You hear the word bandied about a lot these days, “spirituality.” But what is it? What relevance does it have? In these posts I plan to lay out the Integral Framework, the work of philosopher Ken Wilber, as one way of understanding the broad terrain called spirituality. Many people find Wilber’s work daunting and I certainly understand why. As I said in my first post, I find it exhilaratingly and hopeful. It gives me a way to look at the tapestry of our world and make sense of what’s happening. When I teach Integral Theory and it’s practical application, I’m often told that I bring it alive and make it understandable to those who haven’t been able to get into Wilber’s 20+ volume work. I hope these posts will do the same for the readers of Patheos. I hope too that these posts will stimulate discussion among those of us who care about the Mystery that we call by many names. In addition, I’d like to introduce you to some of the pioneers whose work is included in Wilber’s meta-theory.
Ken often emphasizes how important it is to define terms. How often we hear “religion,” “God,” or “spirituality” discussed without a clear understanding of what the speaker or writer actually means by those words. So here are five common definitions of spirituality complements of Wilber (Integral Spirituality pp. 100-101).
One of the most common ways spirituality is used is to describe a particular way of being. In her groundbreaking research on spiritual intelligence, Cindy Wigglesworth has asked thousands of people to list characteristics of spiritual leaders they admire. As you might imagine, the list includes words like authentic, centered, compassionate, forgiving, generous, humble, inspiring, non-violent and committed to serving others. (Cindy’s book, SQ21 The Twenty-One Skills of Spiritual Intelligence is coming out in the fall of 2012. For more information her website is www.DeepChange.com).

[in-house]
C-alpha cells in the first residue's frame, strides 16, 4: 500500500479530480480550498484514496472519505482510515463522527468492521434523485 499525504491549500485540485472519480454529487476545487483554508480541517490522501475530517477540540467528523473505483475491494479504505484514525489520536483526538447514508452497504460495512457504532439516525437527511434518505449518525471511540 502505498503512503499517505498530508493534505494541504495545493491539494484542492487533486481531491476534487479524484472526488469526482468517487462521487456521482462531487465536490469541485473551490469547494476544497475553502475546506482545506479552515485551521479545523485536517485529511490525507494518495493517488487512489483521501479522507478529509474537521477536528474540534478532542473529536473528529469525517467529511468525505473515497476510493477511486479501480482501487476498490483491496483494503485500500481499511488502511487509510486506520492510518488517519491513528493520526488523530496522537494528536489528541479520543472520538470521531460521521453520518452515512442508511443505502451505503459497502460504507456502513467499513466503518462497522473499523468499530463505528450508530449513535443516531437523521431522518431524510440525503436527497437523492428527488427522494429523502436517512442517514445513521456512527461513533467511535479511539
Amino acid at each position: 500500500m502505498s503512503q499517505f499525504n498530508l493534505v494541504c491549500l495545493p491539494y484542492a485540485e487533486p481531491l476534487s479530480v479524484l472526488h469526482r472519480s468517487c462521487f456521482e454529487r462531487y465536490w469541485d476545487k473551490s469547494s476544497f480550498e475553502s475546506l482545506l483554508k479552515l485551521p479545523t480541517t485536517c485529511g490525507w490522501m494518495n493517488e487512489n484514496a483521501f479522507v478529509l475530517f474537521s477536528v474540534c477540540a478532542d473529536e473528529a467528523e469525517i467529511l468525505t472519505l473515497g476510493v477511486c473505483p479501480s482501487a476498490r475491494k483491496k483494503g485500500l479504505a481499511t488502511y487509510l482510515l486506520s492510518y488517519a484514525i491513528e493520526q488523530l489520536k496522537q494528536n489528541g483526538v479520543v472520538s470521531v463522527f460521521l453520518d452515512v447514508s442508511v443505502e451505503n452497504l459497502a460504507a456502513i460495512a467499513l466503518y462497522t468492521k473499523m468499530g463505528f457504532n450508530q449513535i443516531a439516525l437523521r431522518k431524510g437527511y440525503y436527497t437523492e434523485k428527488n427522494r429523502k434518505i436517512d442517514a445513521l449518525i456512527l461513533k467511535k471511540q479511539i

Second, spirituality is used in the context of religious or spiritual experiences (also called peak or state experiences). State experiences are induced through practices and/or the use of hallucinogenic substances, but they also come completely unbidden. A famous unbidden experience is described by the 20th century Christian mystic, Thomas Merton. He says, “Yesterday, in Louisville, at the corner of 4th and Walnut, [I] suddenly realized that I loved all the people and that none of them were, or, could be totally alien to me. As if [I was] waking from a dream — the dream of separateness.” The City of Louisville has a plaque at 4th and Walnut that commemorates his revelation by saying, “Merton had a sudden insight at this corner on Mar. 18, 1958, that led him to redefine his monastic identity with great involvement in social justice issues. He was ‘suddenly overwhelmed with the realization that ‘I loved these people’ . . . He found them ‘walking around shining like the sun.’”
Fourth, spirituality is used to describe spiritual intelligence, that is, spirituality can be seen as a specific line of development, like moral development, or cognitive development. Just as researchers have mapped ego, moral, cognitive, values and many other aspects of human development, the work of James Fowler and Cindy Wigglesworth map specific stages of spiritual development.
Lastly, spirituality can refer to the highest level of each line of development (moral, cognitive, ego etc.). In this usage we expect one who is spiritual to be highly developed in each of the major aspects that comprise a human being. In this case the one who is spiritual has a more developed “center of gravity,” that is, the person has reached a high enough level of development to be thought of as a spiritually permeated human being. (Note, I suggest that others think of the person that way. It is good to take self-claims to such a status with a box of salt!).
As I continue to write I will unpack each of these and explore each aspect of Integral Theory as it applies to this broad terrain we call spirituality.